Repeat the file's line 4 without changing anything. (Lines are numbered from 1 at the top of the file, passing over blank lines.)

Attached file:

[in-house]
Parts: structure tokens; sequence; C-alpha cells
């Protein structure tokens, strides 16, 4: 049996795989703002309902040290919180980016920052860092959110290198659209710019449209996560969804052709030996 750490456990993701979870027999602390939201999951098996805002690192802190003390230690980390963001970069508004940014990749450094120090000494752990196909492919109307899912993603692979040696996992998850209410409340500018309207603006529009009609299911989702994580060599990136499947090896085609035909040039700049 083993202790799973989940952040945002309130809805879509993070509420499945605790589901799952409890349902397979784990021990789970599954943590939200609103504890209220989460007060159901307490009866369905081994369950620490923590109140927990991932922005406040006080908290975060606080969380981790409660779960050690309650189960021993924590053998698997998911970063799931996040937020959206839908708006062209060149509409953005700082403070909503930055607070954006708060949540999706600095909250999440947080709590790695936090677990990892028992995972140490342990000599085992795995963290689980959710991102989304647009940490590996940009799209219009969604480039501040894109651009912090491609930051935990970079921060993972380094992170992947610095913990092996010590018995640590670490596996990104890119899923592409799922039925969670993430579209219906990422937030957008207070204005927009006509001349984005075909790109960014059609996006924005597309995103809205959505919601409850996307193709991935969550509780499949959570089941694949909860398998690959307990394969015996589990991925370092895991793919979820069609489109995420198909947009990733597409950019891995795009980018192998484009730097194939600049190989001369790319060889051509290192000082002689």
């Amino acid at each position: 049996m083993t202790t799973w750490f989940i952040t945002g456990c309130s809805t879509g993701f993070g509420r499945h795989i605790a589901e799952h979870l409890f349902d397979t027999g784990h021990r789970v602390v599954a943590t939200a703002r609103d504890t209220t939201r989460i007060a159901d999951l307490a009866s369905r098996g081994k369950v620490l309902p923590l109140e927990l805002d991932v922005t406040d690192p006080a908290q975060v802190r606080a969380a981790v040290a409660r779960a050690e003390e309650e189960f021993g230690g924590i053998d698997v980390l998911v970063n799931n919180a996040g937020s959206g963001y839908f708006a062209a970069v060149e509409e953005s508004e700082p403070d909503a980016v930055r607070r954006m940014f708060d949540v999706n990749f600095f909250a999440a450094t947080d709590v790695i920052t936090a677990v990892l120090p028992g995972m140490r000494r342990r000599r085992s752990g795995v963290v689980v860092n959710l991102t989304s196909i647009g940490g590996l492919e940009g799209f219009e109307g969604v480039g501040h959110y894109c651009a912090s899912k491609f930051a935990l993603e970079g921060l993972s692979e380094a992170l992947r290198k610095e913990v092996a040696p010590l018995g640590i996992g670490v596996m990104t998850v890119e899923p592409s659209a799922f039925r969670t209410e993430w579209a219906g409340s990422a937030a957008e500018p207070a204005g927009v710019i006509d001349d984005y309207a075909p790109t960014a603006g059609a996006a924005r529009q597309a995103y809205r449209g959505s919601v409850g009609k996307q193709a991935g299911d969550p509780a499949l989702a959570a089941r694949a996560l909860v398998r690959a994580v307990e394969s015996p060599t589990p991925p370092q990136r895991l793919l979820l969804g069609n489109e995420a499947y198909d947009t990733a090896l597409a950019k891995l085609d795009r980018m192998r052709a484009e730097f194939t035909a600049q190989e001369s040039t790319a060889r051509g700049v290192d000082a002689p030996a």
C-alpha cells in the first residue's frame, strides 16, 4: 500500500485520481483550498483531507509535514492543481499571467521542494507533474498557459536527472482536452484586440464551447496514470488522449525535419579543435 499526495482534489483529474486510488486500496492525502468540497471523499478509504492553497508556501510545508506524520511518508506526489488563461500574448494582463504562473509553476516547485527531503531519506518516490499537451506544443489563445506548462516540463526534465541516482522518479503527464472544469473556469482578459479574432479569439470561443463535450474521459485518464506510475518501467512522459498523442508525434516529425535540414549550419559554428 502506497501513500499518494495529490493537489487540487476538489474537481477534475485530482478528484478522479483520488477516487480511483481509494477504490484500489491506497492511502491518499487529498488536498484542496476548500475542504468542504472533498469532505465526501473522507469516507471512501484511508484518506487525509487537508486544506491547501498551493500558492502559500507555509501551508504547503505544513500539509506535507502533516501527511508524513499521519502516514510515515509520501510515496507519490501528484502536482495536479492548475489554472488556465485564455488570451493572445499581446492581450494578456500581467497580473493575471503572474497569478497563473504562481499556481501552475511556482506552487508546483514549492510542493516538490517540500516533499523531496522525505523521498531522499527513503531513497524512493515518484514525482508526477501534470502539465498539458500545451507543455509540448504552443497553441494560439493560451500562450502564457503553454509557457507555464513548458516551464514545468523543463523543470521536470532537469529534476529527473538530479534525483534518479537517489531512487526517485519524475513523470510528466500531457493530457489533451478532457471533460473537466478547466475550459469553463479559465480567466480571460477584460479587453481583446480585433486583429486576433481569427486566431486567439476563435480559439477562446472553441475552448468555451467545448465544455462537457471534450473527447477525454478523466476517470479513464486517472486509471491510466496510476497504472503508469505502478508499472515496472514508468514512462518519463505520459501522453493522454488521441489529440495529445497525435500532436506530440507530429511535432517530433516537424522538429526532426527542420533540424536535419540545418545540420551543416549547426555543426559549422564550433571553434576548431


């Amino acid at each position: 049996m083993t202790t799973w750490f989940i952040t945002g456990c309130s809805t879509g993701f993070g509420r499945h795989i605790a589901e799952h979870l409890f349902d397979t027999g784990h021990r789970v602390v599954a943590t939200a703002r609103d504890t209220t939201r989460i007060a159901d999951l307490a009866s369905r098996g081994k369950v620490l309902p923590l109140e927990l805002d991932v922005t406040d690192p006080a908290q975060v802190r606080a969380a981790v040290a409660r779960a050690e003390e309650e189960f021993g230690g924590i053998d698997v980390l998911v970063n799931n919180a996040g937020s959206g963001y839908f708006a062209a970069v060149e509409e953005s508004e700082p403070d909503a980016v930055r607070r954006m940014f708060d949540v999706n990749f600095f909250a999440a450094t947080d709590v790695i920052t936090a677990v990892l120090p028992g995972m140490r000494r342990r000599r085992s752990g795995v963290v689980v860092n959710l991102t989304s196909i647009g940490g590996l492919e940009g799209f219009e109307g969604v480039g501040h959110y894109c651009a912090s899912k491609f930051a935990l993603e970079g921060l993972s692979e380094a992170l992947r290198k610095e913990v092996a040696p010590l018995g640590i996992g670490v596996m990104t998850v890119e899923p592409s659209a799922f039925r969670t209410e993430w579209a219906g409340s990422a937030a957008e500018p207070a204005g927009v710019i006509d001349d984005y309207a075909p790109t960014a603006g059609a996006a924005r529009q597309a995103y809205r449209g959505s919601v409850g009609k996307q193709a991935g299911d969550p509780a499949l989702a959570a089941r694949a996560l909860v398998r690959a994580v307990e394969s015996p060599t589990p991925p370092q990136r895991l793919l979820l969804g069609n489109e995420a499947y198909d947009t990733a090896l597409a950019k891995l085609d795009r980018m192998r052709a484009e730097f194939t035909a600049q190989e001369s040039t790319a060889r051509g700049v290192d000082a002689p030996a």